2. Income risk – the risk that where you have elected to take an income from your investments that the income is less than you expected and indeed need.
  3. Liquidity risk – the risk that you will be unable to get your money back at the time that you need or want it.

Clients should also consider the fact that investments may not keep pace with inflation and therefore lose value in real terms.  In other words, the purchasing power of money will reduce over time.

In order to help us to match our recommendations to clients’ attitude to risk, we complete a risk profiler.  In addition, we advise that attitude to risk should be revisited on an annual basis to ensure that financial planning strategies continue to remain in line with risk appetite.

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Clever Adviser bespoke servicescleveradviser logo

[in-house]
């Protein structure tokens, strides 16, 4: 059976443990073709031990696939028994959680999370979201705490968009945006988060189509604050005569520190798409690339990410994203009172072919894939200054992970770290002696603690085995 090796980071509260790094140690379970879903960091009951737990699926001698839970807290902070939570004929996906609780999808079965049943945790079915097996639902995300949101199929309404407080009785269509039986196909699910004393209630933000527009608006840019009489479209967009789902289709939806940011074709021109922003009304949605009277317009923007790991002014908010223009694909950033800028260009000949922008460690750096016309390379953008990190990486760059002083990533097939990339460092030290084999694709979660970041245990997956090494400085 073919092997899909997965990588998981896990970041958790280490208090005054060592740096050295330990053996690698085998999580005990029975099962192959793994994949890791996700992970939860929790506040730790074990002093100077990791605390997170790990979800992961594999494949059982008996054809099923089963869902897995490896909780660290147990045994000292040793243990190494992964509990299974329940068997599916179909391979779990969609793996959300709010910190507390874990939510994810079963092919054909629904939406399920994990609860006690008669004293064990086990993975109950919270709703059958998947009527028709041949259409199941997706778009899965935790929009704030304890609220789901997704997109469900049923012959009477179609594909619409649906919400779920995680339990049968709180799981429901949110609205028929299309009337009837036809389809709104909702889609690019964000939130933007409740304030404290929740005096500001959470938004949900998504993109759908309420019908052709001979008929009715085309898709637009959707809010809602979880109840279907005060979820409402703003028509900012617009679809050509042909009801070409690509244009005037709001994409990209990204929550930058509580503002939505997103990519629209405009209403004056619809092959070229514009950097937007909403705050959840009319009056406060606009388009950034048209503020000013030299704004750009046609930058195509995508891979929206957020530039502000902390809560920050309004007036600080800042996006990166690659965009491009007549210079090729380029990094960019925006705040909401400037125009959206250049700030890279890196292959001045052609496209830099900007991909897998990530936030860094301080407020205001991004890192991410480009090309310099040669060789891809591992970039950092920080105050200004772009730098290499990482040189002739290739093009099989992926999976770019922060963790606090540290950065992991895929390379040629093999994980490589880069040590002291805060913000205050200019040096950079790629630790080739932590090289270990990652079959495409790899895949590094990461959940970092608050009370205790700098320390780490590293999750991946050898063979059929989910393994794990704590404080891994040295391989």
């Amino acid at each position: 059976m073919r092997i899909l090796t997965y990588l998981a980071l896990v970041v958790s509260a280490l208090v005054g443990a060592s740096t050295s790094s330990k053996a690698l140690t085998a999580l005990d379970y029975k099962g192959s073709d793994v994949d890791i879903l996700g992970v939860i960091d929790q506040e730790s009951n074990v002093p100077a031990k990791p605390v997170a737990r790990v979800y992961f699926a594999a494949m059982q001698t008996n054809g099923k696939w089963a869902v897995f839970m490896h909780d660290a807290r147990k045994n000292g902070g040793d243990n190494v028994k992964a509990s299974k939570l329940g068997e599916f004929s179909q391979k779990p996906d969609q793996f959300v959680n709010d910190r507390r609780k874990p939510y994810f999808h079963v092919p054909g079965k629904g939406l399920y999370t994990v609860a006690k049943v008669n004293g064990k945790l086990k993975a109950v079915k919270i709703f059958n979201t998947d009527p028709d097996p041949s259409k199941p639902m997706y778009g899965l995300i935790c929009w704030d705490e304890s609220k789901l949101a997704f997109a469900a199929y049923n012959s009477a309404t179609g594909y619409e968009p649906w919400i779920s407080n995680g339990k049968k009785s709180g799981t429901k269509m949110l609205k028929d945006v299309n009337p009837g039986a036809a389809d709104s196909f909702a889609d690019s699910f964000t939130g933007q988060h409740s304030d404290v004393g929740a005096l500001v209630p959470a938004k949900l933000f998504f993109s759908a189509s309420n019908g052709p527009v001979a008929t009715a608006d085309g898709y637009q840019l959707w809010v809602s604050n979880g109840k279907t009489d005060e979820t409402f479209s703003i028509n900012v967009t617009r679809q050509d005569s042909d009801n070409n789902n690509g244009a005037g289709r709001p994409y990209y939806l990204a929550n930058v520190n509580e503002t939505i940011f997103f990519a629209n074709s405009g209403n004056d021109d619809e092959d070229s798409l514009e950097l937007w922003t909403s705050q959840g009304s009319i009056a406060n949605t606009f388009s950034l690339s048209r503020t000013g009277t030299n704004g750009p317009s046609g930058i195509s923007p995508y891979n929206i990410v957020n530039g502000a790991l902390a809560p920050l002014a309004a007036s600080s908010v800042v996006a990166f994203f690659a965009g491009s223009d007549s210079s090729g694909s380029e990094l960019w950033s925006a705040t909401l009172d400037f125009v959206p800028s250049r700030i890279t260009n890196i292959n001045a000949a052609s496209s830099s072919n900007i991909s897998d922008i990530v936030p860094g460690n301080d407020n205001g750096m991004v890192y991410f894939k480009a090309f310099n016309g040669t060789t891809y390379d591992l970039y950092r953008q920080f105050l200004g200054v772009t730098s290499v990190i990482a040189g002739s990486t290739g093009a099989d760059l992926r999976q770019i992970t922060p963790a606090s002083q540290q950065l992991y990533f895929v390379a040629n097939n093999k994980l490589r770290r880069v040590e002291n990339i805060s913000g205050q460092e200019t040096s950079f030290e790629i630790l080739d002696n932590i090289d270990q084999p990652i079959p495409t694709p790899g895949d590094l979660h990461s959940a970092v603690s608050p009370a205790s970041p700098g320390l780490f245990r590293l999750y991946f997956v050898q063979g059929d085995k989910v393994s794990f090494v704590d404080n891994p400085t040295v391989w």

For clients with over £100,000 to invest we have a number of solutions:

  1. We may construct a portfolio from our own research.
  2. We recommend Clever Adviser bespoke services.

Past events have seen some of the most turbulent investment market conditions for decades and the future is going to bring both challenges and opportunities for investors.  Whichever the outcome you experience could depend upon the action you take right now. 

Martin Aitken Financial Services Limited has worked closely with a specialist Technology and Research Company called “Clever Adviser Technology” on an exciting new investment proposition, resulting in the launch of a new Bespoke Service especially designed for our clients.

This service has been developed with the aim of helping to maximise returns and minimise losses and thereby potentially increase your future financial security. Find out more about Clever Adviser Technology >more